9.2. Mixed instrument: A practical approach in the decoupling of economy growth and environmental impact (carbon emission)

While MBI can be more cost-effective than regulatory instruments it has its own drawbacks. The major weaknesses of MBI are: (Munasinghe, 2008)

  • Their effects on environmental quality are not as predictable as those under a traditional regulatory approach as polluters may choose their own solutions.

  • In the case of pollution charges, some polluters opt to pollute and to pay a charge if the charge is not set at the appropriate level.

  • Require sophisticated institutions to implement and enforce them properly, particularly in the case of charges and tradable permits.


Figure 4.

Decoupling of resource use with economy growth and environmental impact

Internalization of environmental impact in an economic perspective alone can’t bring out a comprehensive solution in carbon emission reduction. The most apparent drawback is the rich will pollute more while the poor will pollute less. It doesn’t solve the fundamental issue of sustainable consumption and production as the rich countries have the financial capacity to choose whether to increase or decrease their carbon emission. Therefore, both economic and non-economic approaches have to be considered in the internalization process with a flexible mode. Command and control policy such as placing standard, agreement, protocol, etc; is predominantly significance in ensuring a healthy development of MBI. Besides, command and control, as a non-economic approach, may be beneficial as a starting point, when regulators are faced with a significant problem yet have too little information to support a MBI.

In practice, the mixture of both command and control and MBI is more effective. The policy and economy instruments have to be implemented hand in hand to achieve any tangible target in carbon emission reduction. For the example, the readjustment of electricity tariff by TNB (Tenaga National Berhad), the main electricity distributor in Malaysia. With the differential tariff, users that consume less electricity are exempted from the levy which will be exerted on user that exceeds a certain levels of electricity consumption. (Rao, P.K., 2000)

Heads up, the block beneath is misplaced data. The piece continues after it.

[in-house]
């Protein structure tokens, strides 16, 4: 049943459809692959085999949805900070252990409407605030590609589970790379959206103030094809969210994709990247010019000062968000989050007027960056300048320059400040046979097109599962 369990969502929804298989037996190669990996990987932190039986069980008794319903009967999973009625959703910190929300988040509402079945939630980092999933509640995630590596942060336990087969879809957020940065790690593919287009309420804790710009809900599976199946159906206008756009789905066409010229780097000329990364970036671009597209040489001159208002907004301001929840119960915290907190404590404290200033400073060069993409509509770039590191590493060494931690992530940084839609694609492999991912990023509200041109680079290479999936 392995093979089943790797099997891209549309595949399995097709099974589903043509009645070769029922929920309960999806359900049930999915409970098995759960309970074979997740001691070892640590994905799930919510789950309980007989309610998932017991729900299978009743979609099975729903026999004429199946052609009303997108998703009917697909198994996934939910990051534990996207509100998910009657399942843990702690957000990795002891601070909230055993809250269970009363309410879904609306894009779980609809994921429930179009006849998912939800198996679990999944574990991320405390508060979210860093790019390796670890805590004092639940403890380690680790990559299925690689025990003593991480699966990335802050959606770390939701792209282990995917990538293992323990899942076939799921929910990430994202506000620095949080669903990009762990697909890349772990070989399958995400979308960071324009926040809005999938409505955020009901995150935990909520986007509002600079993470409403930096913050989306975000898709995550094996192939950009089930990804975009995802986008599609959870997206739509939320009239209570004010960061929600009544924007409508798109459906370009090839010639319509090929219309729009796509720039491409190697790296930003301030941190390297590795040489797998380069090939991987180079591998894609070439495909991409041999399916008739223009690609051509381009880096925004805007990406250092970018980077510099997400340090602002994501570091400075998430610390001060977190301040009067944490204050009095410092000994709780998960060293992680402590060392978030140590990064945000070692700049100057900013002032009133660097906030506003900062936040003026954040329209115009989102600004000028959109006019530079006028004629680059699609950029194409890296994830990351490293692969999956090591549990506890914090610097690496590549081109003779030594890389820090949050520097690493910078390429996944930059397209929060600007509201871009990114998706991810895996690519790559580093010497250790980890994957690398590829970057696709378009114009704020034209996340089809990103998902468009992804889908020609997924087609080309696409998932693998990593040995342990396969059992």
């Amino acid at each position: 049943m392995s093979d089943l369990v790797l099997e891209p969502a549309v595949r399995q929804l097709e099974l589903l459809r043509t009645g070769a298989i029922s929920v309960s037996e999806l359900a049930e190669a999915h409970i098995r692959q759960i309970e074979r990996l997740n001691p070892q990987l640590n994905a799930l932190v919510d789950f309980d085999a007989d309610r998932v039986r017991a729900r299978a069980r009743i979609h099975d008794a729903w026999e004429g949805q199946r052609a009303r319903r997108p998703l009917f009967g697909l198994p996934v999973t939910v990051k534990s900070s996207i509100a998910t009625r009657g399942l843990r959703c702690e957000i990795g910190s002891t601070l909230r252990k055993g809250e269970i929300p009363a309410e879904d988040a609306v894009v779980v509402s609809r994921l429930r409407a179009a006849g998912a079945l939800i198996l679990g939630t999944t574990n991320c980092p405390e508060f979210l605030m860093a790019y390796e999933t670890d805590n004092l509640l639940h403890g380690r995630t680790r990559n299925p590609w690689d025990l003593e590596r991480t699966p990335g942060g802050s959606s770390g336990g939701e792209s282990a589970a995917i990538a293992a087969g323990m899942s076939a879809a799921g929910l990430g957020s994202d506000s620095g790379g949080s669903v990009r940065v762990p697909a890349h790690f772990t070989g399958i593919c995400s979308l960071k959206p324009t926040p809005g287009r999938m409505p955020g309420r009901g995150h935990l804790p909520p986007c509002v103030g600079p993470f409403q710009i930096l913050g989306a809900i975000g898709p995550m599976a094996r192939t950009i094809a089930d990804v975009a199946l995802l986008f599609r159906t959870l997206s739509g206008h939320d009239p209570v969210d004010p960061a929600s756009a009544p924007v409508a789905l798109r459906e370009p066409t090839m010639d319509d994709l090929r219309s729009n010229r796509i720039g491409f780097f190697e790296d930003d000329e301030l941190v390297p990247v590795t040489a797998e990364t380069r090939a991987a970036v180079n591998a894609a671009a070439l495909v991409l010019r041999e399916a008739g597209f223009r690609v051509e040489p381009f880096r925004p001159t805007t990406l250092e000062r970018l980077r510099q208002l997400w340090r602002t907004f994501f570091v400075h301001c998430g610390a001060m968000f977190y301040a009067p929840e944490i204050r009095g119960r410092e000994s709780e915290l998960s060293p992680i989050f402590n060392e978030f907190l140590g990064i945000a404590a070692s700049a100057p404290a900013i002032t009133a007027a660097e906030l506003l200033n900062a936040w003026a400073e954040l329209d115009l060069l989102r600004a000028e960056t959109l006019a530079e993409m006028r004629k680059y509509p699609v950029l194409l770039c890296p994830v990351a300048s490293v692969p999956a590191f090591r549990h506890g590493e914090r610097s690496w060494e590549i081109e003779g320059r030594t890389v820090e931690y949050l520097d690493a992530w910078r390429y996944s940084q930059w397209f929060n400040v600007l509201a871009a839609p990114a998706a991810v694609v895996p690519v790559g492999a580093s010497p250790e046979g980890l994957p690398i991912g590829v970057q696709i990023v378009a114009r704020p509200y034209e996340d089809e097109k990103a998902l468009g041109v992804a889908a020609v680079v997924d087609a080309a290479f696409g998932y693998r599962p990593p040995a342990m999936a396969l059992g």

9.3. Establishment of GHGs information management system

GHGs emission shouldn’t be merely calculated by the looking at the carbon source. The GHGs sequestration or carbon sink especially by natural sink such as forest has to be taken into account in figuring out the net carbon emission. The net emission data will represent a better overview and bigger picture of the issue in a country context.


Figure 5.

Net carbon emission

Malaysia with collaboration of the regional countries has to set up a world recognized independent body in the collection and management of data pertaining to carbon emission in the region. Data inconsistency can be an important factor that leads to the failure of the development of an environmental policy. For example, IEA reported that the CO2 emissions in Malaysia in 2005 was 5.45 MT/capita, UNEP revealed a value of 6.2 MT/capita in 2002, while CDIAC documented a 7.2 MT/capita in 2006; and on the other hand, WRI (World Resource Institute) published a value of 5.4 MT / capita in 2000. The questions are not only the consistency of the volume emissions but also the base year of those data. (Wee et al, 2008).

One reliable GHGs emissions inventory of the country was developed by Malaysia National Steering Committee on Climate Change; which was established following the signing of Kyoto Protocol. The national GHGs emissions inventory was introduced during the preparation of the Initial National Communication (INC) for UNFCCC. In 2000, Malaysia submitted its INC comprising the national GHGs inventory and the assessment of possible impacts of climate change. It detailed the policies and plans in place that represent the national sustainable development agenda of the country. The preparation of Second National Communication (NC2) is a continual step towards further implementation of the UNFCCC at national level which aims to generate a comprehensive report on climate change related issues in Malaysia. (CEMD, 2007)


Figure 6.

NC2 Institutional Arrangement (Source: DOE (Department of Environment), 2010

9.4. Adaptation strategy to climate change